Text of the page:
Twitter toys with superinjuction celebs

Twitter users have been distributing the names of celebrities and athletes who have taken out superinjuctions, designed to protect private information from leaking out into the public domain.

Among those accused of taking out a superinjunction is Jemima Khan, the socialite who leapt to the defence of Wikileaks’ Julian Assange, and who has built a reputation on championing free speech. She denied allegations of an affair with Jeremy Clarkson through her own Twitter account.

The names leaked on the service appear to have been deleted by a reluctant Twitter, which claims that it “strives not to remove tweets on the basis of their content”.

It’s the second recent act of defiance by internet users, after a variety of  individuals’ Wikipedia articles were rewritten to include details of superinjuctions they had allegedly acquired.

The events have put more pressure on the government to introduce a policy to police the distribution of the superinjunction – which can be handed out at a judge’s discretion and stop the media from not only reporting what the injunction concerns, but whether an injunction has been granted at all.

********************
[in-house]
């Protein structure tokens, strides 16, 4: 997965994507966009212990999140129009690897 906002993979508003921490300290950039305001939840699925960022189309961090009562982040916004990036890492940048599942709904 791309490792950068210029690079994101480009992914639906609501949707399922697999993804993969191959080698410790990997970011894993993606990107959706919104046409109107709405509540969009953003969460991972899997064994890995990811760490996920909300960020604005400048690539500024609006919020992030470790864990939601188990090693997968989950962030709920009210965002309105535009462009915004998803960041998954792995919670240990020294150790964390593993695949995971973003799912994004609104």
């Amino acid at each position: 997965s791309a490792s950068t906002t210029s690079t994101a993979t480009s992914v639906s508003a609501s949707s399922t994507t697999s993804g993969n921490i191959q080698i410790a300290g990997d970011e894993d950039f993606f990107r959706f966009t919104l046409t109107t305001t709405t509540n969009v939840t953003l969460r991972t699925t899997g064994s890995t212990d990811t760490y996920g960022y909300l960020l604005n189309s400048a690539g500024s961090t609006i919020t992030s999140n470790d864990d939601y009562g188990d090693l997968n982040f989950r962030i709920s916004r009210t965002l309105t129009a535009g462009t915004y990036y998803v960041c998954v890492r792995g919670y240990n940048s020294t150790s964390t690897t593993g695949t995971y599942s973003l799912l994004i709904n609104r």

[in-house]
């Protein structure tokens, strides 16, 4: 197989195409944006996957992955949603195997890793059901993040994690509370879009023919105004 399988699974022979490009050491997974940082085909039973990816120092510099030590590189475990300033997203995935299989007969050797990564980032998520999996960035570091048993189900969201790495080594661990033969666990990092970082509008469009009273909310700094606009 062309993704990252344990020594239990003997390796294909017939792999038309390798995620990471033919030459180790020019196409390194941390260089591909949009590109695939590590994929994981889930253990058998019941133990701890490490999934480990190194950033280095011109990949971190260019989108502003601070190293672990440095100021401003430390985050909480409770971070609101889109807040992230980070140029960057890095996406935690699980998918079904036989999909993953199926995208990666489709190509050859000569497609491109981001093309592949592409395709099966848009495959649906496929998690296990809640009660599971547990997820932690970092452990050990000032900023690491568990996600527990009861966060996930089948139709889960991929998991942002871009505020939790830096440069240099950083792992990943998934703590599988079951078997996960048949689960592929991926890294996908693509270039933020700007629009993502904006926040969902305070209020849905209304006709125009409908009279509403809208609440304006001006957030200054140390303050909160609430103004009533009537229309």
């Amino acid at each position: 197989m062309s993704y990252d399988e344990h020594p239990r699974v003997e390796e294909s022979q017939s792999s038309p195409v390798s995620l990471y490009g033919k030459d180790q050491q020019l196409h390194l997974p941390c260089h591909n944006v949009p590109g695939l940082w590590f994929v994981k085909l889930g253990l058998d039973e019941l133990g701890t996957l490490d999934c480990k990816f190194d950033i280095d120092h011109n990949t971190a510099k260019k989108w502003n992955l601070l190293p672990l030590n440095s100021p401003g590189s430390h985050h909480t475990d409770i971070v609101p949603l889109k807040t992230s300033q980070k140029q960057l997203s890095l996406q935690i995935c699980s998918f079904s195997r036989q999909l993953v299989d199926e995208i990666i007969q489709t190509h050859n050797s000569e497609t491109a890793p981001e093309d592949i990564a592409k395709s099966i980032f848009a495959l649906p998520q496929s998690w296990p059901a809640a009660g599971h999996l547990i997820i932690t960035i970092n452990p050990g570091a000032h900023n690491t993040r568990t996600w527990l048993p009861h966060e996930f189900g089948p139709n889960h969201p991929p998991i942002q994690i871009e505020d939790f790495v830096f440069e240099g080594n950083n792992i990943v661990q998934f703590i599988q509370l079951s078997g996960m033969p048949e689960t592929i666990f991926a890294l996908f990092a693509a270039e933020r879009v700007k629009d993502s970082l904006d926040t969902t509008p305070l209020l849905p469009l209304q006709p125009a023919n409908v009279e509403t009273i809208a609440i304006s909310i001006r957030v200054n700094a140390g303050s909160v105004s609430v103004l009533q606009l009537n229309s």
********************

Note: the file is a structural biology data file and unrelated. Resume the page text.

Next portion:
Later this month a committee is expected to issue a list of recommendations to the government suggesting procedural change, but that is unlikely to include any policy alterations.

(Source: MediaGuardian)

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“Before we all sink into a slough of digital dystopian despair, it might be worth considering this: is this a sign of the strength, not weakness, of revelatory journalism in the digital age?”


Charlie Beckett, director of POLIS at the London School of Economics, reacts to news that the UK government forced the Guardian into destroying hard drives that contained information leaked by Edward Snowden.


(Source: POLIS)

 

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